DCSIMG

PM must act on rebels’ yell over Europe cash

1995 library filer of Chris Moncrieff. Photo by Peter Smith/PA

1995 library filer of Chris Moncrieff. Photo by Peter Smith/PA

What on earth is the point of having a vote in the House of Commons which is not binding on those it affects? You might well ask.

If Parliament is truly sovereign then its decisions should have the concrete effect they are intended to have.

Last week’s calamitous defeat of the Government on the EU budget contributions may have embarrassed the Prime Minister, possibly weakened his hand when he goes to negotiate in Brussels and it may well have destabilised the coalition as well. But if he wants (although it would probably be unwise to do so), David Cameron could ignore this defeat brought about by 53 “rebel” Tories plus the Labour opposition.

The bleak truth is, for Cameron, that this vote expresses the wishes of probably a huge majority of British voters. Why should the British taxpayer be told to tighten his belt when, for instance, the EU is contributing millions to a “botanical wonderland” in France, a Biblical-themed garden in Poland, and a music festival in the Caribbean?

Kenneth Clarke, the Europhile minister without portfolio, says it would be “absolutely ludicrous” for the Prime Minister to veto any deal that might be reached.

But why? Let’s get back to basics: Britain joined the Common Market, as it then was, as a partner in a trading organisation.

It has now developed political aspirations and every change that has been made in its constitution takes it closer to becoming a United States of Europe. That was never envisaged. For instance, the EU now has its own “Foreign Office” and also a virtually common currency which Britain, thankfully, did not join.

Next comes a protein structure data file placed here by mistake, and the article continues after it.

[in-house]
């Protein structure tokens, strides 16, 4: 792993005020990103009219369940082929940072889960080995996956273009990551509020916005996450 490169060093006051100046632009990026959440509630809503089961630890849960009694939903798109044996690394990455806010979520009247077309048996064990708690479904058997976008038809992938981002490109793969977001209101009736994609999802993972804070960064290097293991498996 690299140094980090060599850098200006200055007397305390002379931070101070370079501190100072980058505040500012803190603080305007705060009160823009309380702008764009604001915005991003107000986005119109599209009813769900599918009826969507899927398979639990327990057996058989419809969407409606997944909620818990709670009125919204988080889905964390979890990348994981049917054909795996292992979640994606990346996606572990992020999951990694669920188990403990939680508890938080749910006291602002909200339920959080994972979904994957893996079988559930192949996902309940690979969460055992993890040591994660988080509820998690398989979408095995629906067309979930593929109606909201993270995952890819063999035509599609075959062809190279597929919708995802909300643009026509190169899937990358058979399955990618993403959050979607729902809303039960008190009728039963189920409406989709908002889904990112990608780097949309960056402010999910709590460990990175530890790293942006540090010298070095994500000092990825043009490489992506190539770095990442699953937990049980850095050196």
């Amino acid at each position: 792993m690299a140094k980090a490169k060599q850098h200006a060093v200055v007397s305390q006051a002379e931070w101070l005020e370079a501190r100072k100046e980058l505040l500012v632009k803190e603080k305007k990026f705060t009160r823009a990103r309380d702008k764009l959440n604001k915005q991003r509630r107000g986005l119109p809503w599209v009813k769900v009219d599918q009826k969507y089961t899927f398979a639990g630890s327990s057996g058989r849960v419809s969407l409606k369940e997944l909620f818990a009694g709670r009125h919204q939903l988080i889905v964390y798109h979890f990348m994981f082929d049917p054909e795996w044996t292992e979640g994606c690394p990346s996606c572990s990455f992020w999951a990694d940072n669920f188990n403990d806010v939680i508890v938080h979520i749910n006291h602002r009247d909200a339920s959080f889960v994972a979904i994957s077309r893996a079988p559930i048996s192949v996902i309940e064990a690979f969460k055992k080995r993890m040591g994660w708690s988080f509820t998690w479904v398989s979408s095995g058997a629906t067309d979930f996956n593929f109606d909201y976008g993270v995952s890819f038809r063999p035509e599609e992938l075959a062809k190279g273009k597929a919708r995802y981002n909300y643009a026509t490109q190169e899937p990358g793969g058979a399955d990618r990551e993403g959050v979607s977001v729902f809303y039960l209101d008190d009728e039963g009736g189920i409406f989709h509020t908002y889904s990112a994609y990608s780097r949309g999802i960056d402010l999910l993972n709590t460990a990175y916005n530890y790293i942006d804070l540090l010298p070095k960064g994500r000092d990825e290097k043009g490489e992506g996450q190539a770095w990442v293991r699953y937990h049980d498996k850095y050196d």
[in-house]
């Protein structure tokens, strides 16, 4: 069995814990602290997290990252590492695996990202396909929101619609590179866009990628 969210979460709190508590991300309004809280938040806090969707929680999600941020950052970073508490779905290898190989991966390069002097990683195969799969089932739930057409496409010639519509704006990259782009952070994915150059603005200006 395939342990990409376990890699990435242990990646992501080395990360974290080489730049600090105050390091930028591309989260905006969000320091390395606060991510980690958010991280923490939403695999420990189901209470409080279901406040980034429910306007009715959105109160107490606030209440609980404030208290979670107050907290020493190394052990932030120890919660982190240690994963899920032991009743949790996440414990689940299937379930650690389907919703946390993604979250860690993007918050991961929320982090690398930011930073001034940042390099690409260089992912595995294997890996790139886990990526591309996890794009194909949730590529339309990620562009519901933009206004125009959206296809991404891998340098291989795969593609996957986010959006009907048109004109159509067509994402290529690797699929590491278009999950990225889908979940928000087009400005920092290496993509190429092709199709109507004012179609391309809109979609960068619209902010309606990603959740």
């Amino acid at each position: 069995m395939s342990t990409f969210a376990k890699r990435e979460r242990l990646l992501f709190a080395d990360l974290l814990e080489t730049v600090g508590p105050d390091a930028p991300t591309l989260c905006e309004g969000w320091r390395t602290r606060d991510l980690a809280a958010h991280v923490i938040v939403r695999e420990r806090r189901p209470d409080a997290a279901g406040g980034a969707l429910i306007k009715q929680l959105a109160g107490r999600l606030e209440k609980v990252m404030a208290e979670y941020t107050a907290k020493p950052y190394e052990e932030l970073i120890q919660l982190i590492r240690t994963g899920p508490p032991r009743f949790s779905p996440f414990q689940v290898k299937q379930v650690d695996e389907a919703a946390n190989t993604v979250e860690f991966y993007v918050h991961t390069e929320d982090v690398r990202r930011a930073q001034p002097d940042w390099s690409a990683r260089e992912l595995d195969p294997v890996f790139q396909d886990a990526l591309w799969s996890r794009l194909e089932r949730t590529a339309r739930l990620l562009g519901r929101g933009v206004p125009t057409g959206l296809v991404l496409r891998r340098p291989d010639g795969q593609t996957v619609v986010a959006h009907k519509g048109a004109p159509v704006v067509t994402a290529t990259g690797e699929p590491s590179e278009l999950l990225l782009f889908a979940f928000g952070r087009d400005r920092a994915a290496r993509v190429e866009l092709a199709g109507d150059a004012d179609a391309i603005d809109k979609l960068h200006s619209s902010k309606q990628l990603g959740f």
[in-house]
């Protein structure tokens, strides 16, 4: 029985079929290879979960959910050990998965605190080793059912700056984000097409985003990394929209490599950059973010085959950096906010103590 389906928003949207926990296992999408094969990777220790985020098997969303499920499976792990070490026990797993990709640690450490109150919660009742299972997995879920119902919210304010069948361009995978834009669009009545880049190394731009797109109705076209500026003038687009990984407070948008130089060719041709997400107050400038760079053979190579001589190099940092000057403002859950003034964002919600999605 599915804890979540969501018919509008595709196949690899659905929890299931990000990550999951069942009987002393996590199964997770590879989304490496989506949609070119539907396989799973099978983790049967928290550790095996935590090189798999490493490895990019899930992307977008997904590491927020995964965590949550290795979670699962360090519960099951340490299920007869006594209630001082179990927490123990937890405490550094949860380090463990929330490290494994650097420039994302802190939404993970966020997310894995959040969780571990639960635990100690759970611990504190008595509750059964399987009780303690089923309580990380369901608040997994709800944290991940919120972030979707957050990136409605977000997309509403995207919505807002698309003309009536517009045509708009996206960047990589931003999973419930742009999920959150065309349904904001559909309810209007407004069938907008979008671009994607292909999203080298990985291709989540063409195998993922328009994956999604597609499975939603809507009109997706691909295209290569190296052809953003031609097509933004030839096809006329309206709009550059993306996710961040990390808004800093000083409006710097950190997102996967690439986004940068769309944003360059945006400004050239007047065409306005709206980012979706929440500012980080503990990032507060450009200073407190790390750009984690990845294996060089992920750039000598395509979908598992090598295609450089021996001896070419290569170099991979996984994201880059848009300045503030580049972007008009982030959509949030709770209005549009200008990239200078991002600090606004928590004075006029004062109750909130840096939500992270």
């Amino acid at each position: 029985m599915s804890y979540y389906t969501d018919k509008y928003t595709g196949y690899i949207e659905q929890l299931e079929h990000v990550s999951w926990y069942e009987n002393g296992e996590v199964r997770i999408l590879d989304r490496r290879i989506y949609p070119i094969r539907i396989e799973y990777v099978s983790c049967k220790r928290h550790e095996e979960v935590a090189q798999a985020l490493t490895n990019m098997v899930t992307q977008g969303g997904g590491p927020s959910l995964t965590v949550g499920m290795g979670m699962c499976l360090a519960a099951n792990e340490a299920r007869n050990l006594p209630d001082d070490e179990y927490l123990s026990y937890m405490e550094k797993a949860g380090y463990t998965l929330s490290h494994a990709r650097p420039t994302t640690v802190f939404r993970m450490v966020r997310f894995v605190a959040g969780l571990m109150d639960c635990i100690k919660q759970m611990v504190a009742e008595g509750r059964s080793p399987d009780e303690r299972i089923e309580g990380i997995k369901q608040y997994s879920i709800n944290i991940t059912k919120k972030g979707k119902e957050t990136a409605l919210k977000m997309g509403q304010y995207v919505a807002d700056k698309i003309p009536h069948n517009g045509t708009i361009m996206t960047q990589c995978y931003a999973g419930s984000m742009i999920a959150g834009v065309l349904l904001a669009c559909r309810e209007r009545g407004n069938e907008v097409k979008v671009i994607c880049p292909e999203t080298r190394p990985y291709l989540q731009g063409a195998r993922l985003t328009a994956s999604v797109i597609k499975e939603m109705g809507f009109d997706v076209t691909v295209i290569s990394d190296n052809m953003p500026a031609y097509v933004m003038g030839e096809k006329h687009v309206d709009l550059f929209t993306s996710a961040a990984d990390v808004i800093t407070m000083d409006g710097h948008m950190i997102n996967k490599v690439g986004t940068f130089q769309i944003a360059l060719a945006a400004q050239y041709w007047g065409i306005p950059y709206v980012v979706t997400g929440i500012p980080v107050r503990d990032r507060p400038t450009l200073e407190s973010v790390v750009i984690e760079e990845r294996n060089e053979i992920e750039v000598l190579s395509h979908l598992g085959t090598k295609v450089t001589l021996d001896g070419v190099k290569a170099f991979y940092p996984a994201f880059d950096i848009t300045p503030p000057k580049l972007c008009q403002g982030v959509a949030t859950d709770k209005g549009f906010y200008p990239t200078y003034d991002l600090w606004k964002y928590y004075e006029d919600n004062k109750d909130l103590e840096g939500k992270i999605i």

Cameron would be well advised to listen to his backbenchers and, more importantly, to the British electorate.

If he does not do something bold pretty soon, then more and more Tory support will drain away. And that could cost him the next election.

There is, unsurprisingly, renewed pressure on the police to re-examine the case of Denis MacShane, who has resigned as an MP after being caught fiddling his expenses. It is quite understandable that the handful who were punished over their expenses are feeling a sense of injustice that MacShane may escape criminal charges. There are many people, outside Parliament, too, who believe that many of those MPs caught cheating on their expenses a couple of years ago should have had their collars felt.

You would find it difficult to argue against the feeling that there is one rule for Members of Parliament and another for the rest of us.

It seems that because of parliamentary privilege, certain documents in the MacShane case could not be presented to a court of law. That seems a perverse use of privilege, which gives politicians a sense, at least in a partial way, of being above the law.

 

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